As COVID-19 cases are steadily climbing day by day, the Public Health Agency of Canada has come forward to devise new measures to monitor the pandemic. The agency has decided to track the epidemiological indicators that are making the environment favorable for the proliferation of the virus variants.
In association with this decision, the government along with the agency has made a detailed analysis of where the disease is most active, where it is spreading and how it is impacting the health of Canadians and public health, laboratory and healthcare capacity. Based on their observations, they have summarized the whole trajectories of the pandemic graph till the day.
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As per these latest reports, since the start of the pandemic, there have been 770,793 cases of COVID-19, including 19,801 deaths reported in Canada; these cumulative numbers tell us about the overall burden of COVID-19 illness to date. Though many areas continue to experience high infection rates, it is important to remember that the vast majority of Canadians remain susceptible to COVID-19. This is why the Government of Canada recently imposed restrictions on international travel.
The Chief Public Health Officer of Canada made necessary arrangements to prevent the virus variants
With still elevated daily case counts and high rates of infection across all age groups, the risk remains and cannot be neglected. According to the analysis, the outbreaks can continue to occur in high-risk populations and communities, including hospitals and long term care homes, correctional facilities, congregate living settings, Indigenous communities, and more remote areas of the country. This is particularly important in light of the emergence of new virus variants of concern that could rapidly accelerate transmission of COVID-19 in Canada.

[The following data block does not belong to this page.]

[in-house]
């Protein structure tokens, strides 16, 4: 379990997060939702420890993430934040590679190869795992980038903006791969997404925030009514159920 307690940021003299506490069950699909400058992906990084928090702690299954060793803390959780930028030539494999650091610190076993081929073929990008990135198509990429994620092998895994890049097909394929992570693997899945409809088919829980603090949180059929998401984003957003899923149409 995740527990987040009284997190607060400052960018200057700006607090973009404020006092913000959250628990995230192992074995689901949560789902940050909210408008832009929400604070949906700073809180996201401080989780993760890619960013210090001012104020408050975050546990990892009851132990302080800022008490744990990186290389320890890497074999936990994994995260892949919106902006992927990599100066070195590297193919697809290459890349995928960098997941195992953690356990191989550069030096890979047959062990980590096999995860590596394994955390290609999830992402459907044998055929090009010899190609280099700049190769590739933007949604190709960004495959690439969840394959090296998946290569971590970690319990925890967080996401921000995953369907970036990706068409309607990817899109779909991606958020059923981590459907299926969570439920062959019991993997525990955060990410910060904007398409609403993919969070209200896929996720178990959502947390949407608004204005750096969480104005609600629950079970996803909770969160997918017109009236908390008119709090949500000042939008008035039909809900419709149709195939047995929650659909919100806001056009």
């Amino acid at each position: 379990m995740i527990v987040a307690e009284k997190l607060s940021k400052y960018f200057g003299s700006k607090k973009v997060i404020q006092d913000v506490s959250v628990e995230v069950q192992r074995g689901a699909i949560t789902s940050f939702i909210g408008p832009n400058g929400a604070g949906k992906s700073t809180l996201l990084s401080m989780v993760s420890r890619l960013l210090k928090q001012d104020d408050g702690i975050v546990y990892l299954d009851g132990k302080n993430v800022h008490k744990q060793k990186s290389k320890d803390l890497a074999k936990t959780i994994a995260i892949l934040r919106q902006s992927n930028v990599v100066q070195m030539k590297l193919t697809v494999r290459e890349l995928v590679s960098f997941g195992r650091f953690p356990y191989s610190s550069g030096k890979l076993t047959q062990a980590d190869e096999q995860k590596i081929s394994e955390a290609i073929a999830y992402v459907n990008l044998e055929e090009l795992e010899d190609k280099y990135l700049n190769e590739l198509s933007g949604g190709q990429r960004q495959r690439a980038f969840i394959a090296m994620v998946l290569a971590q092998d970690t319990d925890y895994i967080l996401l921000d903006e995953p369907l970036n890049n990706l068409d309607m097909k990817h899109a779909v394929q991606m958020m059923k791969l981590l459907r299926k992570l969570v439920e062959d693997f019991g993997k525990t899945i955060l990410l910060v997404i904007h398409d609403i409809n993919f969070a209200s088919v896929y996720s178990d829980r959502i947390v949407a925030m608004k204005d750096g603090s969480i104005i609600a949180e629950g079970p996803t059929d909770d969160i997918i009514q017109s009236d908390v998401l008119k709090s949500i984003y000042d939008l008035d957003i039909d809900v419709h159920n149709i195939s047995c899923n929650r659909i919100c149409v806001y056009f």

In order to curb the threat of the virus variants, the Public Health Agency of Canada has provided Canadians of all ages across the country free access and support to information as well as practical tools to foster a better feeling. Also, it provides them with self-guided programs, peer-to-peer support and confidential sessions with social workers, psychologists and other professionals. Supports are provided online as well as by phone and text for those without internet access. There are also immediate supports:
Adults: Text WELLNESS to 741741
Youth: Text WELLNESS to 686868
Front Line Workers: Text FRONTLINE to 741741
Indigenous Peoples can also contact the toll-free Hope for Wellness Help Line at 1-855-242-3310 or the online chat at hopeforwellness.ca open 24 hours a day, 7 days a week. For longer-term care, contact a First Nations and Inuit Health Regional Office.